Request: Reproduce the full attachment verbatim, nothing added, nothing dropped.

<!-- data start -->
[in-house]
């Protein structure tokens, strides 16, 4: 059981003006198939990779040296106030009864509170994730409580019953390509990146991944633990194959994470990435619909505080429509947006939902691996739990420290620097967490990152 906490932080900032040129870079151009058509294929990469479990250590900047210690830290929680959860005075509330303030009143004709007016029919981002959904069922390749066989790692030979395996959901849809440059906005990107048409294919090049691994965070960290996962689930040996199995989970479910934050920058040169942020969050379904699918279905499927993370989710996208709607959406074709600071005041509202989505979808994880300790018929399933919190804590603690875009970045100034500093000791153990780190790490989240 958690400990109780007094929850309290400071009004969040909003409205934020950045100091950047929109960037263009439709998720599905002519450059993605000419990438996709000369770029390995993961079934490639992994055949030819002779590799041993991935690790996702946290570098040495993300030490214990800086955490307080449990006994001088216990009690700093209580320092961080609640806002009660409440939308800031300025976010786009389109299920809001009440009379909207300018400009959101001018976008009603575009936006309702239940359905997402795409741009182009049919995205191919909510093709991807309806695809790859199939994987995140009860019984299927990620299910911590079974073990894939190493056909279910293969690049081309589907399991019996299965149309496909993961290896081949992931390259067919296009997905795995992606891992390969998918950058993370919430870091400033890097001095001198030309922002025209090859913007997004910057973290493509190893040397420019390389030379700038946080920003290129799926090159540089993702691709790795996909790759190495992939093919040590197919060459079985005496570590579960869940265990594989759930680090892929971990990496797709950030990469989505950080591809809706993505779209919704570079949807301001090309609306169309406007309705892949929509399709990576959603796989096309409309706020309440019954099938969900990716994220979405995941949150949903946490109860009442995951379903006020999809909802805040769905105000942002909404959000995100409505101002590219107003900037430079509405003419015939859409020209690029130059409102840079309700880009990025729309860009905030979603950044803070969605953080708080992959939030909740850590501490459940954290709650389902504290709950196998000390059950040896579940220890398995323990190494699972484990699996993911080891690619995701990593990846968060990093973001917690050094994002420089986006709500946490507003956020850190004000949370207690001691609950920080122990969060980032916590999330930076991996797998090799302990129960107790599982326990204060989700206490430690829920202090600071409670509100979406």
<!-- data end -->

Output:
[in-house]
């Protein structure tokens, strides 16, 4: 059981003006198939990779040296106030009864509170994730409580019953390509990146991944633990194959994470990435619909505080429509947006939902691996739990420290620097967490990152 906490932080900032040129870079151009058509294929990469479990250590900047210690830290929680959860005075509330303030009143004709007016029919981002959904069922390749066989790692030979395996959901849809440059906005990107048409294919090049691994965070960290996962689930040996199995989970479910934050920058040169942020969050379904699918279905499927993370989710996208709607959406074709600071005041509202989505979808994880300790018929399933919190804590603690875009970045100034500093000791153990780190790490989240 958690400990109780007094929850309290400071009004969040909003409205934020950045100091950047929109960037263009439709998720599905002519450059993605000419990438996709000369770029390995993961079934490639992994055949030819002779590799041993991935690790996702946290570098040495993300030490214990800086955490307080449990006994001088216990009690700093209580320092961080609640806002009660409440939308800031300025976010786009389109299920809001009440009379909207300018400009959101001018976008009603575009936006309702239940359905997402795409741009182009049919995205191919909510093709991807309806695809790859199939994987995140009860019984299927990620299910911590079974073990894939190493056909279910293969690049081309589907399991019996299965149309496909993961290896081949992931390259067919296009997905795995992606891992390969998918950058993370919430870091400033890097001095001198030309922002025209090859913007997004910057973290493509190893040397420019390389030379700038946080920003290129799926090159540089993702691709790795996909790759190495992939093919040590197919060459079985005496570590579960869940265990594989759930680090892929971990990496797709950030990469989505950080591809809706993505779209919704570079949807301001090309609306169309406007309705892949929509399709990576959603796989096309409309706020309440019954099938969900990716994220979405995941949150949903946490109860009442995951379903006020999809909802805040769905105000942002909404959000995100409505101002590219107003900037430079509405003419015939859409020209690029130059409102840079309700880009990025729309860009905030979603950044803070969605953080708080992959939030909740850590501490459940954290709650389902504290709950196998000390059950040896579940220890398995323990190494699972484990699996993911080891690619995701990593990846968060990093973001917690050094994002420089986006709500946490507003956020850190004000949370207690001691609950920080122990969060980032916590999330930076991996797998090799302990129960107790599982326990204060989700206490430690829920202090600071409670509100979406």